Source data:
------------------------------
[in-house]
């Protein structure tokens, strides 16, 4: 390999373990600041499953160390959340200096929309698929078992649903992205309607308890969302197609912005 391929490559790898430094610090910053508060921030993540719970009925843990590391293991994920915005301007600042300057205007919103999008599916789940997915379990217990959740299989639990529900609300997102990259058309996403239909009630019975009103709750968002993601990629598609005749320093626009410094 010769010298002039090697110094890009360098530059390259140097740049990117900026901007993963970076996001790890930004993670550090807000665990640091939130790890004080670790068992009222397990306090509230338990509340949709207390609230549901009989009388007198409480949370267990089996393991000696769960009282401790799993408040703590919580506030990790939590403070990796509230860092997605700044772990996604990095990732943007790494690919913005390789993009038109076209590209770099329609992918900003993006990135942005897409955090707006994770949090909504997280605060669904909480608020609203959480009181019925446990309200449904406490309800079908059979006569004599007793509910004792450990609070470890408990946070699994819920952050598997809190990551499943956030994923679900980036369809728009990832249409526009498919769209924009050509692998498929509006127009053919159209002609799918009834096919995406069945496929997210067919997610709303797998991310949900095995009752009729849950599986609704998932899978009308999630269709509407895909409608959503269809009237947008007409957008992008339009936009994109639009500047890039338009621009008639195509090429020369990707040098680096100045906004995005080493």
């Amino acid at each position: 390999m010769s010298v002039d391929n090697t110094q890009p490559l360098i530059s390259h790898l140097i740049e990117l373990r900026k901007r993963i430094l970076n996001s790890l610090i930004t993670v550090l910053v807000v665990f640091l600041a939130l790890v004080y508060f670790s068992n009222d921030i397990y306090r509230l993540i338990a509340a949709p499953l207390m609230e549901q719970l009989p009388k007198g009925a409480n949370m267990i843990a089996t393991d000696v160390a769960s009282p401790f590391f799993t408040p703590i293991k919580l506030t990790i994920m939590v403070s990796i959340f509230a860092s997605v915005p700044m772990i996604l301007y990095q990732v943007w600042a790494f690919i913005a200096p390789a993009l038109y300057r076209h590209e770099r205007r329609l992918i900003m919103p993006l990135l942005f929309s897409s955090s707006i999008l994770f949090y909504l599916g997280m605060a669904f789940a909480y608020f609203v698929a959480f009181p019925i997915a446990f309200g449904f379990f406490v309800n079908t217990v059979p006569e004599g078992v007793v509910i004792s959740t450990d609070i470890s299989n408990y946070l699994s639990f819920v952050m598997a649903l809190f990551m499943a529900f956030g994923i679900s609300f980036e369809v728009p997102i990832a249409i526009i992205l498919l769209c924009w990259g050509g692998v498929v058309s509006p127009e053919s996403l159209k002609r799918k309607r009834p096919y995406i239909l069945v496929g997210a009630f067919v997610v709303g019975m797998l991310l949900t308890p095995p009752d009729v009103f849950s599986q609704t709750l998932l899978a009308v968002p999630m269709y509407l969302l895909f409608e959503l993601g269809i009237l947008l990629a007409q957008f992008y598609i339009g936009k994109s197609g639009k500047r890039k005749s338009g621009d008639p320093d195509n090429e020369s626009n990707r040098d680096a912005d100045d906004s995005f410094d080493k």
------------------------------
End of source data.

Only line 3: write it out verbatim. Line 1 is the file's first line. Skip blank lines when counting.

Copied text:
């Amino acid at each position: 390999m010769s010298v002039d391929n090697t110094q890009p490559l360098i530059s390259h790898l140097i740049e990117l373990r900026k901007r993963i430094l970076n996001s790890l610090i930004t993670v550090l910053v807000v665990f640091l600041a939130l790890v004080y508060f670790s068992n009222d921030i397990y306090r509230l993540i338990a509340a949709p499953l207390m609230e549901q719970l009989p009388k007198g009925a409480n949370m267990i843990a089996t393991d000696v160390a769960s009282p401790f590391f799993t408040p703590i293991k919580l506030t990790i994920m939590v403070s990796i959340f509230a860092s997605v915005p700044m772990i996604l301007y990095q990732v943007w600042a790494f690919i913005a200096p390789a993009l038109y300057r076209h590209e770099r205007r329609l992918i900003m919103p993006l990135l942005f929309s897409s955090s707006i999008l994770f949090y909504l599916g997280m605060a669904f789940a909480y608020f609203v698929a959480f009181p019925i997915a446990f309200g449904f379990f406490v309800n079908t217990v059979p006569e004599g078992v007793v509910i004792s959740t450990d609070i470890s299989n408990y946070l699994s639990f819920v952050m598997a649903l809190f990551m499943a529900f956030g994923i679900s609300f980036e369809v728009p997102i990832a249409i526009i992205l498919l769209c924009w990259g050509g692998v498929v058309s509006p127009e053919s996403l159209k002609r799918k309607r009834p096919y995406i239909l069945v496929g997210a009630f067919v997610v709303g019975m797998l991310l949900t308890p095995p009752d009729v009103f849950s599986q609704t709750l998932l899978a009308v968002p999630m269709y509407l969302l895909f409608e959503l993601g269809i009237l947008l990629a007409q957008f992008y598609i339009g936009k994109s197609g639009k500047r890039k005749s338009g621009d008639p320093d195509n090429e020369s626009n990707r040098d680096a912005d100045d906004s995005f410094d080493k």